The Newport Arch is a surviving part of the
north gate to the Upper City.
|Alternate name||Lindum, Colonia Domitiana Lindensium|
|Location||Lincoln, Lincolnshire, England|
|Abandoned||End of the 5th century|
Lindum Colonia, formally Colonia Domitiana Lindensium but often simply Lindum, was a Roman town and colony in the province of Britannia. Today it is called Lincoln and is located in the English county of Lincolnshire in the United Kingdom.
The name is a Latinized form of a native Brittonic name which has been reconstructed as *Lindon (lit. "pool" or "lake"; cf. modern Welsh llyn ). The name survived, becoming "Lincoln" in Old English following the Saxon invasions.
The Romans conquered this part of Britain in AD 48 and shortly afterwards built a legionary fortress, possibly south of the River Witham. This was soon replaced, around the year 60, by a second fort for the Ninth Legion, high on a hill overlooking the natural lake formed by the widening of the River Witham (the modern day Brayford Pool) and at the northern end of the Fosse Way Roman road. That pool is very likely to have given Lincoln its name.
The legion was moved to Eboracum (modern York) in the year 71; around the year 80, the fort was converted into a colonia. This was an important settlement for retired legionaries, established by the emperor Domitian within the walls and using the street grid of the hilltop fortress, with the addition of an extension of about equal area, down the hillside to the waterside below. The town became a major flourishing settlement, accessible from the sea both through the River Trent and through the River Witham. Public buildings, such as the forum with lifesize equestrian statues, basilica, and the public baths, were erected in the 2nd century. The hilltop was largely filled with private homes, but the slopes became the town's commercial centre. They gained stone walls, like the upper region (including the Newport Arch), around 200. There was also an industrial suburb over the river which had pottery production facilities. The town had the best developed sewerage system in the province and a fine octagonal public fountain and part of its aqueduct have been partly uncovered. There were temples dedicated to Apollo and Mercury. On the basis of Lindum's size and the patently corrupt list of British bishops who attended the 314 Council of Arles, the city is now often considered to have been the capital of the province of Flavia Caesariensis which was formed during the late-3rd century Diocletian Reforms. Lincoln's St Paul-in-the-Bail Church may have been late Roman.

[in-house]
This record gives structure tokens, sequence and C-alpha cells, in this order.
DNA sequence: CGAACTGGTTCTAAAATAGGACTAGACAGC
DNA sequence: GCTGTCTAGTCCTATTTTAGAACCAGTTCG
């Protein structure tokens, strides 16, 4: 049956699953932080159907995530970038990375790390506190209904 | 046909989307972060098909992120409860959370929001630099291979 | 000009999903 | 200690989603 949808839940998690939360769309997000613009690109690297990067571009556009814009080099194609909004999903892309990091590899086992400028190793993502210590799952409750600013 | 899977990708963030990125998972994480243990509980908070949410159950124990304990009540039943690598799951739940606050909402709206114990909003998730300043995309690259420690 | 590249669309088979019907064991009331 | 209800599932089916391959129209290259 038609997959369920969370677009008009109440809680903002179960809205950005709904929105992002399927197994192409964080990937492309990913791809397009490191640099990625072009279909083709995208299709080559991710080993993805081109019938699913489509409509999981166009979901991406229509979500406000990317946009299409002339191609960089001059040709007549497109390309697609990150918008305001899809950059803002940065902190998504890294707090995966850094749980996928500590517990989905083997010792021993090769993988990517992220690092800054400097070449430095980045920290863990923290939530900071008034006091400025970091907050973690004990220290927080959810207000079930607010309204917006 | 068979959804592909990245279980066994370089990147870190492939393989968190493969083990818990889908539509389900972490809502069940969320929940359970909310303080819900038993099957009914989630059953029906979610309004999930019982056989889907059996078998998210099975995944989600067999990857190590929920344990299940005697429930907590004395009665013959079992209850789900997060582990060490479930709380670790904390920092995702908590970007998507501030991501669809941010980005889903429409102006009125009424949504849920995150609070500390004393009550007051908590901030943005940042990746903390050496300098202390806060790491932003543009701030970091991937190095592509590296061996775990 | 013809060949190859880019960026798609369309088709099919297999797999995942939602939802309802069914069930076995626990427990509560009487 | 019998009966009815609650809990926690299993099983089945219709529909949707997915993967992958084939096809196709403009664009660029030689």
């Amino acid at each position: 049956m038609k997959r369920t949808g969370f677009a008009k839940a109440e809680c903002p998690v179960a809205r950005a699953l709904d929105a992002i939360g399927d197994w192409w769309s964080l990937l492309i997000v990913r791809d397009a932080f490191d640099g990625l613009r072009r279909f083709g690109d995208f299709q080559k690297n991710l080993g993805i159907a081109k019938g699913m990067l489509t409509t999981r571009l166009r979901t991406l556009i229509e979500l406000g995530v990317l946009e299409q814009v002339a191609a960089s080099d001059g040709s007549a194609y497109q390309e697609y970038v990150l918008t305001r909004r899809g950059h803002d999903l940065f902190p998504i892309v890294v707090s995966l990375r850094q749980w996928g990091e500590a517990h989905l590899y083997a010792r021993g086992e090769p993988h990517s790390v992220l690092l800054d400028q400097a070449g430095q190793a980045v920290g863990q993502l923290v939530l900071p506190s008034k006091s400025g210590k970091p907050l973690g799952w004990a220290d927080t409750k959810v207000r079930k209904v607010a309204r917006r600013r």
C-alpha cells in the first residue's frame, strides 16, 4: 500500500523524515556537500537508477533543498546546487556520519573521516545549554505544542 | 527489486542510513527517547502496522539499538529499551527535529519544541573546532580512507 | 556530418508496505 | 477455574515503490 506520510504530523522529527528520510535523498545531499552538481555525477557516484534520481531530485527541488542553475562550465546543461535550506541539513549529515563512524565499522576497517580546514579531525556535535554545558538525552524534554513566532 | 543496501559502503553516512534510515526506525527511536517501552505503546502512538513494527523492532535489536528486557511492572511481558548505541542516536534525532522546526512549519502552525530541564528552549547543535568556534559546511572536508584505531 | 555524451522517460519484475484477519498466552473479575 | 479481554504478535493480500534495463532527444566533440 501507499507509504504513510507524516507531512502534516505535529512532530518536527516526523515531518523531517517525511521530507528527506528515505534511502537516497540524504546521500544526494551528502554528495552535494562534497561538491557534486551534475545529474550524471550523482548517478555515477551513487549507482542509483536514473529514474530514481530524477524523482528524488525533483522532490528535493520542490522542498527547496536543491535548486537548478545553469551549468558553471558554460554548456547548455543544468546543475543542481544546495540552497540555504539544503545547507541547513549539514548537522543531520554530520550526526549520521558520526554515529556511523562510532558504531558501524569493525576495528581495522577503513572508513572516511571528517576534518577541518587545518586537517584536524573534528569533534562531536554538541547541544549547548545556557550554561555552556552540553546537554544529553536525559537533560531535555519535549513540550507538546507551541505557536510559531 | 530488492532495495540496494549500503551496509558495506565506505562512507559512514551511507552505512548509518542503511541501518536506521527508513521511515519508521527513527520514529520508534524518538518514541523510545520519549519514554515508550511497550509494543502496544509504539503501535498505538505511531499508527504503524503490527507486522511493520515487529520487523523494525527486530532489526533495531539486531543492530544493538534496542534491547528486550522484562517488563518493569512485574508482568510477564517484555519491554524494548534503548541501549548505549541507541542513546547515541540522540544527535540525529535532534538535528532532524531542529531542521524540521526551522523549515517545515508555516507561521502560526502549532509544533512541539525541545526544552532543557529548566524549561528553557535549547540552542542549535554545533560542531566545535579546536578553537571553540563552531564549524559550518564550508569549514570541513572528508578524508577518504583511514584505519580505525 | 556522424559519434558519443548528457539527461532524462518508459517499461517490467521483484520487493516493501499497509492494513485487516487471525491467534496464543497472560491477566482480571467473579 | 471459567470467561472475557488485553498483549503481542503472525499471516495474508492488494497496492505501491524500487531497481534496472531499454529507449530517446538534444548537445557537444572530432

The city and its waterways eventually fell into decline, and, by the end of the 5th century, it was virtually deserted. However, the church of St Paul continued as a place of worship until 450 and its churchyard was in use into the 6th century. When Saint Paulinus visited in 629, it was apparently under the control of a Praefectus Civitatis called Blecca.
- Lincoln City and County Museum (c. 1995). A Walk about Roman Lincoln. Lincoln: Lincoln City Council.
- ^ Delamarre, Xavier, Dictionnaire de la langue gauloise, Errance, 2003 (2nd ed.), p. 203.
- ^ http://www.nottingham.ac.uk/english/ins/kepn/detailpop.php?placeno=10674
- ^ An overview of the archaeology of Lincoln, on which its history is reconstructed is in A. Vince, ed., Pre-Viking Lindsey, 1993.
- ^ Bede, History of the English Church and People, book 2, chapter 16. Latin: "16. Praedicabat autem Paulinus uerbum etiam prouinciae Lindissi, quae est prima ad meridianam Humbre fluminis ripam, pertingens usque ad mare, praefectumque Lindocolinae ciuitatis, cui nomen erat Blaecca, primum cum domu sua conuertit ad Dominum." English: "16. Paulinus also preached the Word to the province of Lindsey, which is the first on the south side of the river Humber, stretching as far as the sea; and he first converted to the Lord the reeve of the city of Lincoln, whose name was Blaecca, with his whole house."
- ^ Loughlin, N. 1977. 'Dales Ware: a contribution to the study of Roman coarse pottery', in Peacock (ed.) 1977. Pottery and Early Commerce: Characterisation and trade in Roman and Later Ceramics. London, 85-146